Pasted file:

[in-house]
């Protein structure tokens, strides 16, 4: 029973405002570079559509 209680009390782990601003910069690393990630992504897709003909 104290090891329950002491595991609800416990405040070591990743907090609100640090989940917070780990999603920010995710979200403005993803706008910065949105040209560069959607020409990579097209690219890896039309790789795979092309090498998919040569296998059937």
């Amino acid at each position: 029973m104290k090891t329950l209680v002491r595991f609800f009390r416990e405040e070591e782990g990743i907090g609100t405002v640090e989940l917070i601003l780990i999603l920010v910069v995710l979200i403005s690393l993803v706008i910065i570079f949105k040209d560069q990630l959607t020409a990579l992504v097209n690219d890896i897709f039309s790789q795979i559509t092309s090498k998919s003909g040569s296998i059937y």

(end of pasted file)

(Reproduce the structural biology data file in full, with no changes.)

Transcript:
[in-house]
């Protein structure tokens, strides 16, 4: 029973405002570079559509 209680009390782990601003910069690393990630992504897709003909 104290090891329950002491595991609800416990405040070591990743907090609100640090989940917070780990999603920010995710979200403005993803706008910065949105040209560069959607020409990579097209690219890896039309790789795979092309090498998919040569296998059937």
């Amino acid at each position: 029973m104290k090891t329950l209680v002491r595991f609800f009390r416990e405040e070591e782990g990743i907090g609100t405002v640090e989940l917070i601003l780990i999603l920010v910069v995710l979200i403005s690393l993803v706008i910065i570079f949105k040209d560069q990630l959607t020409a990579l992504v097209n690219d890896i897709f039309s790789q795979i559509t092309s090498k998919s003909g040569s296998i059937y």